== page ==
Riporto qui di seguito il breve profilo pubblicato dal NYT.
BOSTON (AP) — Samuel P. Huntington, a political scientist best known for his views on the clash of civilizations, died Wednesday on Martha’s Vineyard. He was 81.
His death was announced Saturday by Harvard University, where he taught for 58 years before retiring from active teaching in 2007. His research and teaching focused on American government, democratization, military politics, strategy and civil-military relations.
Mr. Huntington argued that in a post-cold-war world, violent conflict would come not from ideological friction between nations, but from cultural and religious differences among the world’s major civilizations.
He identified those civilizations as Western (including the United States and Europe), Latin American, Islamic, African, Orthodox (with Russia as a core state), Hindu, Japanese and “Sinic” (including China, Korea and Vietnam).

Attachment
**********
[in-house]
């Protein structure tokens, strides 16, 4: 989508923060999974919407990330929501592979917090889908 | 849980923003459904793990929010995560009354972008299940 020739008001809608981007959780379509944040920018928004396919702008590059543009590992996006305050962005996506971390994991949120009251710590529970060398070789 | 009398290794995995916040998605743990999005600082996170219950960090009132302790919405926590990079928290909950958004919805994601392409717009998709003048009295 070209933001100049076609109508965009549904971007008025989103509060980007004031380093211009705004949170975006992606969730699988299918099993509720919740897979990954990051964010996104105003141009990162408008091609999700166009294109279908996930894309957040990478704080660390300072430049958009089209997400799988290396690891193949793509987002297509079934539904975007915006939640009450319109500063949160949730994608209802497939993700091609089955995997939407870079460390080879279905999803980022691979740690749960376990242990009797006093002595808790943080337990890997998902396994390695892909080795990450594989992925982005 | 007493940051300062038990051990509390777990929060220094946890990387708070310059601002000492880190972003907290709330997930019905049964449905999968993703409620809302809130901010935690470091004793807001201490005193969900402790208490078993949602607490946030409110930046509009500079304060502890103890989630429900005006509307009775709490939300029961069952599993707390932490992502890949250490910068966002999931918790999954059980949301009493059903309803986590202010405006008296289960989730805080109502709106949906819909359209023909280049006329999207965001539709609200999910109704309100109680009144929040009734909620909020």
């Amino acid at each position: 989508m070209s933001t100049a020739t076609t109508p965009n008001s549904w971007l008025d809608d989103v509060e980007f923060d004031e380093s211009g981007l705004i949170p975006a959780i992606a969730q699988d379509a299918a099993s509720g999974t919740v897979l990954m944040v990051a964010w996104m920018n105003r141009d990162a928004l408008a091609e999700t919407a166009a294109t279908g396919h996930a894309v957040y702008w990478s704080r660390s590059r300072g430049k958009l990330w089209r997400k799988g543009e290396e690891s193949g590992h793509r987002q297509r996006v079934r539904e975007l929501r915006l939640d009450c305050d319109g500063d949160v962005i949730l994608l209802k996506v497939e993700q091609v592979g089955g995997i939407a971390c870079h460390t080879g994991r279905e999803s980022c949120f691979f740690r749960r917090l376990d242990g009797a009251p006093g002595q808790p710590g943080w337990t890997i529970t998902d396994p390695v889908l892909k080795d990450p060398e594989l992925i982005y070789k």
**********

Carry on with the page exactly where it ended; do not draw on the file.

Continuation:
He made the argument in a 1993 article in the journal Foreign Affairs and then expanded the thesis into a book, “The Clash of Civilizations and the Remaking of World Order,” published in 1996. The book has been translated into 39 languages.
Mr. Huntington wrote 17 books, including “The Soldier and the State: The Theory and Politics of Civil-Military Relations,” published in 1957 and inspired by President Harry S. Truman’s firing of Gen. Douglas MacArthur, and “Political Power: USA/USSR,” a study of cold war dynamics, which he wrote in 1964 with Zbigniew Brzezinski.
His 1969 book “Political Order in Changing Societies” analyzed political and economic development in the third world.
Mr. Huntington was born on April 18, 1927, in New York City. He received a bachelor’s degree from Yale in 1946, served in the Army, earned a master’s from the University of Chicago in 1948 and received a doctorate from Harvard in 1951.
Foreign Affairs ha ripubblicato i suoi articoli.